Between 1935 and 1940, the American Bar Association, the Association of American Law Schools, and the American Association of Law Libraries joined forces to work on solutions to a problem often referred to as the “duplication of legal publications.” The need for practicing attorneys and law libraries to purchase multiple and duplicative versions of published law reports and other law books was burdensome in costs, complicated the research process, and contributed to what the American Law Institute identified as the two chief defects of American law: “its uncertainty and its complexity.” This article highlights the efforts of the ABA, the AALS, and the AALL to develop solutions to the problem, focusing on the leadership of Harvard law librarian Eldon R. James within the ABA and elsewhere. Although these efforts ultimately failed, the story illuminates a moment in the history of law librarianship in which a prominent law librarian provided leadership on a matter of concern to the entire legal profession.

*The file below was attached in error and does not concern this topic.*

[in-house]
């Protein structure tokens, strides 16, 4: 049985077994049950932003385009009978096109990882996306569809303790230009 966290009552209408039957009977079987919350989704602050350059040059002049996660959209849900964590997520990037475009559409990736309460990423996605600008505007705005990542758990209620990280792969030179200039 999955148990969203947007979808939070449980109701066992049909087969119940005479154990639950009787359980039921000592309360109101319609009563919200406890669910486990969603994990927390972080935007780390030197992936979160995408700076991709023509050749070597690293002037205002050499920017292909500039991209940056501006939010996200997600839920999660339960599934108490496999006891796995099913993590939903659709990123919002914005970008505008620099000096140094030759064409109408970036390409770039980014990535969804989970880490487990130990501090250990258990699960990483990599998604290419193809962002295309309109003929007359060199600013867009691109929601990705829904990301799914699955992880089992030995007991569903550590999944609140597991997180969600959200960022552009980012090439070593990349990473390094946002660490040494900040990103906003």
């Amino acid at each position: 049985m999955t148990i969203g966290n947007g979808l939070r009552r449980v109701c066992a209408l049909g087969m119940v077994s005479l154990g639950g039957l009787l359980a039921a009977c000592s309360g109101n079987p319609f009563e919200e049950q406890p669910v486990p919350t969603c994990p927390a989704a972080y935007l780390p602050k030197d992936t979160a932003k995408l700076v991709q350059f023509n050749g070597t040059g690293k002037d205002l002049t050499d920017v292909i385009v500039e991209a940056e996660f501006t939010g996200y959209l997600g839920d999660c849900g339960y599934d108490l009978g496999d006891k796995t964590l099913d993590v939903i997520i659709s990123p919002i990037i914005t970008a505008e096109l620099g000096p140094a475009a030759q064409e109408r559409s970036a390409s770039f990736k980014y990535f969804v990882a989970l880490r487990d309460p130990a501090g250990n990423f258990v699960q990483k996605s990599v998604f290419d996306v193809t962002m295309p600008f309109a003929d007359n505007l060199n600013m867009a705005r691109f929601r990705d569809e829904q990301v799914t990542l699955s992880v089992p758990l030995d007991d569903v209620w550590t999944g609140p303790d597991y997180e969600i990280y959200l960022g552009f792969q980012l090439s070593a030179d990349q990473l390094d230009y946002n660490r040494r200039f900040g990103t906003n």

Eldon R. James (Harvard Law Library)
Friday, September 28, 2012
Danner on Librarians and "Duplictative Legal Publications" in the 1930s
Posted by Dan Ernst
Richard A. Danner, Duke University School of Law, has posted The ABA, the AALL, the AALS, and the “Duplication of Legal Publications,” which also appears in the Law Library Journal (2012). Here is the abstract: